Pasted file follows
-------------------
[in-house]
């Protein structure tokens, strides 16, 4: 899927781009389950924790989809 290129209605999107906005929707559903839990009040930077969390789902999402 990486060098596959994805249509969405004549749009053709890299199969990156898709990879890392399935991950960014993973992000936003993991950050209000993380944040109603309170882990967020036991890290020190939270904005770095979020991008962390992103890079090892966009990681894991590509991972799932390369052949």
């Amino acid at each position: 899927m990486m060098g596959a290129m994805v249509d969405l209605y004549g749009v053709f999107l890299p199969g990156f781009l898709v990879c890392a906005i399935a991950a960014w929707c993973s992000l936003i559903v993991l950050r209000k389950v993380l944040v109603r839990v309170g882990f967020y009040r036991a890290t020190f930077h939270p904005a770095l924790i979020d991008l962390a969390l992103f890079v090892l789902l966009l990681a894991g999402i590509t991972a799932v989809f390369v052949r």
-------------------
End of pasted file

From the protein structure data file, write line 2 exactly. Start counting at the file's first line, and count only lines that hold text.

């Protein structure tokens, strides 16, 4: 899927781009389950924790989809 290129209605999107906005929707559903839990009040930077969390789902999402 990486060098596959994805249509969405004549749009053709890299199969990156898709990879890392399935991950960014993973992000936003993991950050209000993380944040109603309170882990967020036991890290020190939270904005770095979020991008962390992103890079090892966009990681894991590509991972799932390369052949």